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UN Human Rights Council Takes on Corporations

The UN’s Human Rights Council passed a historic resolution today for a binding International treaty to regulate human rights violations of transnational corporations. The resolution directs members to “to establish an open-ended intergovernmental working group with the mandate to elaborate an international legally binding instrument on Transnational Corporations and Other Business Enterprises with respect to human rights.” The resolution comes after heated debates at the Council with key industrialized democracies such as the United States, United Kingdom, France, Germany, Italy, Ireland, Austria, Japan and South Korea opposing the resolution—a total 14 countries voted against it (including Czech Republic, Estonia, Montenegro, Romania and Macedonia). Tabled by Ecuador and South Africa, a total of 20 countries voted in favor (Algeria, Benin, Burkina Faso, China, Congo, Côte d'Ivoire, Cuba, Ethiopia, India, Indonesia, Kazakhstan, Kenya, Morocco, Namibia, Pakistan, Philippines, Russia, South Africa, Venezuela, Vietnam) while 13 others abstained (Argentina, Botswana, Brazil, Chile, Costa Rica, Gabon, Kuwait, Maldives, Mexico, Peru, Saudi Arabia, Sierra Leone, UAE).

Over 600 non-governmental organizations, including IATP, signed a statement supporting the resolution in the two months preceding the Human Rights Council meeting. The statement was initiated by several civil society organizations as part of the launch of a “Global Movement for a Binding Treaty” called the Treaty Alliance

Ecuador proposed the idea in September 2013 after years of fighting Chevron who has refused Ecuadorean court judgments requiring the company to pay $18 billion in damages for massive environmental destruction and other harms to communities in the Ecuadorean Amazon. To avoid these payments, the company sued Ecuador for lost profits through “investor to state” dispute settlement provisions the country agreed to when it signed a bilateral investment treaty with the U.S. Such investor state provisions that grant corporations’ right to future profits over governments’ right to regulate are sadly common in free trade and investment treaties pushed by the U.S., including the current negotiations of the Trans Pacific Partnership (with Pacific Rim countries) and the Transatlantic Trade and Investment Partnership (with Europe). Civil society groups, including IATP, strongly oppose investor state provisions.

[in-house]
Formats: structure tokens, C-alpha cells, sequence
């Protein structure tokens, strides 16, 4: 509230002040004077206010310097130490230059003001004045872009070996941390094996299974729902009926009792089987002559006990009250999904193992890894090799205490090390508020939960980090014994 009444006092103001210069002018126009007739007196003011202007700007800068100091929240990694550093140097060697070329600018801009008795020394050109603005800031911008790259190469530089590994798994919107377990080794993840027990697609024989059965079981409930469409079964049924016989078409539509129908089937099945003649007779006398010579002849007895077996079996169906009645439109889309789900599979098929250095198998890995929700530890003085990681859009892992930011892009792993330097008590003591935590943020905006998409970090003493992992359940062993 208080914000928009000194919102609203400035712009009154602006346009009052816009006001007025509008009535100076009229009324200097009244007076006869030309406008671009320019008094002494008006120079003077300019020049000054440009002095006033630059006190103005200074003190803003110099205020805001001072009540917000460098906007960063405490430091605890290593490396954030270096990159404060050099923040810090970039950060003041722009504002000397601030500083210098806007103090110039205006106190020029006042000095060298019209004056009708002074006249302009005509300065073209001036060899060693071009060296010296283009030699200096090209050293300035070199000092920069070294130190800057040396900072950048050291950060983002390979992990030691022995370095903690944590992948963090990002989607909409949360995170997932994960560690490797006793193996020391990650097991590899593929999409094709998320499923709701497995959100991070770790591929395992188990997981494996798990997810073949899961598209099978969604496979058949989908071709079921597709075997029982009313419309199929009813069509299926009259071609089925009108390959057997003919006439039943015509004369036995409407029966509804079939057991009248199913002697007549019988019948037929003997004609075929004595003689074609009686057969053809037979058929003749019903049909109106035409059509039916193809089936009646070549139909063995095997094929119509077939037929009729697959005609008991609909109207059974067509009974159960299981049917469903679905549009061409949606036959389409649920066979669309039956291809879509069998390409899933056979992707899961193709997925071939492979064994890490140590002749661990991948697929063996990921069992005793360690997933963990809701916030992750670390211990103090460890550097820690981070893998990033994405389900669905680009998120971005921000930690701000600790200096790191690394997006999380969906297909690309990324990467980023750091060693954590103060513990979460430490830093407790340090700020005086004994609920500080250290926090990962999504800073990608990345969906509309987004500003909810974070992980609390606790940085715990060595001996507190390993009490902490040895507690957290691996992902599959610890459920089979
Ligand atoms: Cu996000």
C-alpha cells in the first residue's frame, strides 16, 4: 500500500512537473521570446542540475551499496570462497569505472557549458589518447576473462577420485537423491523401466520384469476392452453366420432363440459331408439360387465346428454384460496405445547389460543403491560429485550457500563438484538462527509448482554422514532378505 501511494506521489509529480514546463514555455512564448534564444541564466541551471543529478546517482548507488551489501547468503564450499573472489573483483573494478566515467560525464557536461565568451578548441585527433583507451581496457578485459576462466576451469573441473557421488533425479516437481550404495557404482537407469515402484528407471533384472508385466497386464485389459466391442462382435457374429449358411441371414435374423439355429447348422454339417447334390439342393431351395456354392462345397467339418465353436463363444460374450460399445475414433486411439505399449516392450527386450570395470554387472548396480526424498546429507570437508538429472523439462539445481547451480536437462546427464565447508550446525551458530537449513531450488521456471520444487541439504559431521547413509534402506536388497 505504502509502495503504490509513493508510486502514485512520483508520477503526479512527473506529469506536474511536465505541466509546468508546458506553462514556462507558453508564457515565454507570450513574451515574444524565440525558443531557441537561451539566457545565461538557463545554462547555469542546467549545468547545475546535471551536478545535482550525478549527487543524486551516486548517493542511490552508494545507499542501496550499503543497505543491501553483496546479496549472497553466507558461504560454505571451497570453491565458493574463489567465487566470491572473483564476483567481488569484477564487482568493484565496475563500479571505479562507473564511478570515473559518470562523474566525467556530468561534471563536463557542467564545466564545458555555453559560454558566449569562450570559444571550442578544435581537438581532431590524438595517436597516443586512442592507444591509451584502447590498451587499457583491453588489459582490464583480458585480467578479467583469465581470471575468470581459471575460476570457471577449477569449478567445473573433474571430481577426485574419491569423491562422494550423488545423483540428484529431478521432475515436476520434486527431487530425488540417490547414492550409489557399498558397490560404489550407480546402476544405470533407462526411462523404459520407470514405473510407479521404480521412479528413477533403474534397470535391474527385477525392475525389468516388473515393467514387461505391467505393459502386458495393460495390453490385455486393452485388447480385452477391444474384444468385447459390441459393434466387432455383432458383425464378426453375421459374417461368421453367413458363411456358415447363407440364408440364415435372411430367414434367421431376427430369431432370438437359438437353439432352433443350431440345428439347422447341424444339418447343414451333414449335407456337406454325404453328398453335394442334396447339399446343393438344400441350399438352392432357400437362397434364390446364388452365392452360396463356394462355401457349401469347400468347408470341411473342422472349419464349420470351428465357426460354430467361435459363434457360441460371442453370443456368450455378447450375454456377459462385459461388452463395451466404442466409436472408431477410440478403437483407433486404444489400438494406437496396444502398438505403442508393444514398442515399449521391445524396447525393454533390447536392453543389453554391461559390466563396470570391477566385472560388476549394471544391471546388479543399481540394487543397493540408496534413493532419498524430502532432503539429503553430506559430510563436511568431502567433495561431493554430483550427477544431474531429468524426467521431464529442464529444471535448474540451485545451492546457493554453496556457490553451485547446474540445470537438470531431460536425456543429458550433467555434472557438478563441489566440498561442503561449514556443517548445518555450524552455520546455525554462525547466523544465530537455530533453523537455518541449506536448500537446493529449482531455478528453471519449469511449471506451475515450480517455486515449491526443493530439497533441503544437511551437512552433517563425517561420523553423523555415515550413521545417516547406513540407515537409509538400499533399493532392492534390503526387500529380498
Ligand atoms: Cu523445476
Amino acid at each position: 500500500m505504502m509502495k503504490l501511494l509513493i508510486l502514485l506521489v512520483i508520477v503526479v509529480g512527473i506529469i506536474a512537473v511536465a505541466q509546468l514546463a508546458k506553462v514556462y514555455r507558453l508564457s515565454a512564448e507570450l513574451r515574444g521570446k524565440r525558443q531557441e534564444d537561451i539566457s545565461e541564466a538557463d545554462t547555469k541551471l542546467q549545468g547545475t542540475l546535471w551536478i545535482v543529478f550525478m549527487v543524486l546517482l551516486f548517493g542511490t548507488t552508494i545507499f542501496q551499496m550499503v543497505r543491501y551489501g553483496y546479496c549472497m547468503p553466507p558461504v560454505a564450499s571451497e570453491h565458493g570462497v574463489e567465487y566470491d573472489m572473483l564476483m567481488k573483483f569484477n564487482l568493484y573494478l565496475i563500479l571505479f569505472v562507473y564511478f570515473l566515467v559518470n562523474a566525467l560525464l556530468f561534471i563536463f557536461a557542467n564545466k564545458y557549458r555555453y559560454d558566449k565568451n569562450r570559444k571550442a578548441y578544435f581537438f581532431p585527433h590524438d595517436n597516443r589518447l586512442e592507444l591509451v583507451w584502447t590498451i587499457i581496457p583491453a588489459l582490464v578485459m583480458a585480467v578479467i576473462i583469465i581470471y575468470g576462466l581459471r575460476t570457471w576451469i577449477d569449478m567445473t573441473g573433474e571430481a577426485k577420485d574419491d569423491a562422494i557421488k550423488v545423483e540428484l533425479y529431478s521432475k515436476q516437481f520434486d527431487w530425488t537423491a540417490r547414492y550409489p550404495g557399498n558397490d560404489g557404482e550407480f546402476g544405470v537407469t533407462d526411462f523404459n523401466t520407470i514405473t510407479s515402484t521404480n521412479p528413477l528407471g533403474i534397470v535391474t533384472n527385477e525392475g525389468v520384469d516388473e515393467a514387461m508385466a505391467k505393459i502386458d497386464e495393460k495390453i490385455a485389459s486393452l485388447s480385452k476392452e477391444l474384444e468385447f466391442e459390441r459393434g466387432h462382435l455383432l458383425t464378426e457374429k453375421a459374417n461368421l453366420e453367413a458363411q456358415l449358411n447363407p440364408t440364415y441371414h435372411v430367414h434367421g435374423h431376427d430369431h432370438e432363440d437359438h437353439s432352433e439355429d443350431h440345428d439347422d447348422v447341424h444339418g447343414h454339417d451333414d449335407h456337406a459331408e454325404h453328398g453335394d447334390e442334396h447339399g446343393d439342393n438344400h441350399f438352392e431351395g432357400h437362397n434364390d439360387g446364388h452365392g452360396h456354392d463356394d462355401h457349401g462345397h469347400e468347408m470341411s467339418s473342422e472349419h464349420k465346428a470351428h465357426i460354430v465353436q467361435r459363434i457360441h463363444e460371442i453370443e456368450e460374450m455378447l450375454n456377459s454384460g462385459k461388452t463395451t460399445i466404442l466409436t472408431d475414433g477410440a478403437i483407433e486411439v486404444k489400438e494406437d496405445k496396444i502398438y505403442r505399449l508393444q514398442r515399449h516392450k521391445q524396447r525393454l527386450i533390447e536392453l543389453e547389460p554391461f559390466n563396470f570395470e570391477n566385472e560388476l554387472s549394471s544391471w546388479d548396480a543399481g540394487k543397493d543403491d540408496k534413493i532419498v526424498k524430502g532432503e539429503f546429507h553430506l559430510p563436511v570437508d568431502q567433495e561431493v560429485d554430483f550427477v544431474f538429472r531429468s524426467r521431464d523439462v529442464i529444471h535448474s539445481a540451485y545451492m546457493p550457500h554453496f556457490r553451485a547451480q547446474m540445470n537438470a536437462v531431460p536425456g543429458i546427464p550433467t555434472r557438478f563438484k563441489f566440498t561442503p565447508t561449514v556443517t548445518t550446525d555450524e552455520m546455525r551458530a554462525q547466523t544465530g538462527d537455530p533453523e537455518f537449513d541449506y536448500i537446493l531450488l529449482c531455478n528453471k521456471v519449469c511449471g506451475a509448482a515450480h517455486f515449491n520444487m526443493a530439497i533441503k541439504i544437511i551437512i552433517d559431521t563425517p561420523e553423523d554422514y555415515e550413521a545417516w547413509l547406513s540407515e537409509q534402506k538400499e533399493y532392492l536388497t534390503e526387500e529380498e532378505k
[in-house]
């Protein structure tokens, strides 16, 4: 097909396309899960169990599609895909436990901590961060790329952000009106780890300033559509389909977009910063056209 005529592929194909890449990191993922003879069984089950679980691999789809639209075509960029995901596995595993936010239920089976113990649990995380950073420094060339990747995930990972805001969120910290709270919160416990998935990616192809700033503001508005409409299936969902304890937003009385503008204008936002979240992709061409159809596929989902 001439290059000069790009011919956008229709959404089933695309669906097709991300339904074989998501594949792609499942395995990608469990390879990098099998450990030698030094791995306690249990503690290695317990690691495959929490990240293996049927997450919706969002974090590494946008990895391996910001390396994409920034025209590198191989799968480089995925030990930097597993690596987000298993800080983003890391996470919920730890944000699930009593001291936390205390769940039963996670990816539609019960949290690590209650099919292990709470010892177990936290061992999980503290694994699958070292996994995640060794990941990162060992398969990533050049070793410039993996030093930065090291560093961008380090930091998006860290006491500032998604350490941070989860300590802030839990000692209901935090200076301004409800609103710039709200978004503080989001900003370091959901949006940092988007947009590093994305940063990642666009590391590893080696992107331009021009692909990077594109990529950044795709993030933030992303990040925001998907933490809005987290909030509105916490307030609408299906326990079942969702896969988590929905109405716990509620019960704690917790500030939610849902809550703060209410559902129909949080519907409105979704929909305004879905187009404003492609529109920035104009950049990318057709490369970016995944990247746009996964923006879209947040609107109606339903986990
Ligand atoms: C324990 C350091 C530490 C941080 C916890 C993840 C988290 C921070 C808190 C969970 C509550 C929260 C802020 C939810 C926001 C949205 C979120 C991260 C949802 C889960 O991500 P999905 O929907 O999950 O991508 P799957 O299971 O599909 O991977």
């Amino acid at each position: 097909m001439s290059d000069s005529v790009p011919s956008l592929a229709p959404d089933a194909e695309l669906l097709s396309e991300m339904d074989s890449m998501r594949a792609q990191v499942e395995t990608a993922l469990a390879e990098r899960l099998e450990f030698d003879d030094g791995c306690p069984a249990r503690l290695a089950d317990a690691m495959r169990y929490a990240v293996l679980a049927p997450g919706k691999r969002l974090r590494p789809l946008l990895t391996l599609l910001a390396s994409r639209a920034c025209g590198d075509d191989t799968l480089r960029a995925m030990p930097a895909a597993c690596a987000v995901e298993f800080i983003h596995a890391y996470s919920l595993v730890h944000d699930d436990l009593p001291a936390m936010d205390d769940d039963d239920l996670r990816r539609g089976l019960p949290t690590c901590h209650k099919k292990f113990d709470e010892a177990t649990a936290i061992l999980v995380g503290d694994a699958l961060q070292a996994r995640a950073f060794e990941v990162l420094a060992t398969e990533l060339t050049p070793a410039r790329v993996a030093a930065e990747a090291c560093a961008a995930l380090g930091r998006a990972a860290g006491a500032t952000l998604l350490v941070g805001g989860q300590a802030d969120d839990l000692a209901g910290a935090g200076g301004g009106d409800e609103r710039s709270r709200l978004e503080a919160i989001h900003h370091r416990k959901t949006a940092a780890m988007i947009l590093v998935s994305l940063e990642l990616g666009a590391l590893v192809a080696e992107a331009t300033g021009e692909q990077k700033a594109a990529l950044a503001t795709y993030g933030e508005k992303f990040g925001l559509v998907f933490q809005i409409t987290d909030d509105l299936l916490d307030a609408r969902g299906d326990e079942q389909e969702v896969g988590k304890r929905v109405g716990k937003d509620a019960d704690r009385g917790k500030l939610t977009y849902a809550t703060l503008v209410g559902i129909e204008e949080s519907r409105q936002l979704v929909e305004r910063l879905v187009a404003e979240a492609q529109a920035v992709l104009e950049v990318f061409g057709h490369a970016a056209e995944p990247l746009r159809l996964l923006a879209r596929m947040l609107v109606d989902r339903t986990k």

Since the 1970s, transnational corporations (TNCs) backed by their governments have thwarted attempts for any legally binding frameworks to regulate their abuses and excesses—see timeline of efforts. However, communities worldwide have amassed mounting evidence of abuses where their economic, cultural and social rights have been violated by corporations—the Permanent People’s Tribunal made vivid these community voices through a day-long hearing on Corporate Human Rights Violations and Peoples Access to Justice. Testimonies were also streamed live.

Such People’s initiatives are growing in number and strength—aided by the launch of the Stop Corporate Impunity Campaign at Rio Plus 20 summit in 2012. The Campaign had a week of mobilization here in Geneva to strengthen the global effort and has launched a People’s Treaty process that is intended to mobilize social movements and citizens to stand up and demand accountability from their governments and to present an alternative vision of governance. It will be a critical bottom up process while governments begin their own deliberations on a binding treaty. 

IATP attended a three day meeting in Geneva during this week, organized by FIAN and the Extra-territorial Obligations Consortium to outline how civil society organizations can work together to hold corporations accountable for their social and economic abuses and support these civil society campaigns. The meeting’s focus was on agribusiness abuses and their pervasive distortion of the food system. As the meeting concluded, the gathering heard that Ecuador and South Africa’s resolution had been successful. This marks a clear and much needed victory for CSO efforts and also begins a new chapter in the global campaign to stop corporate impunity.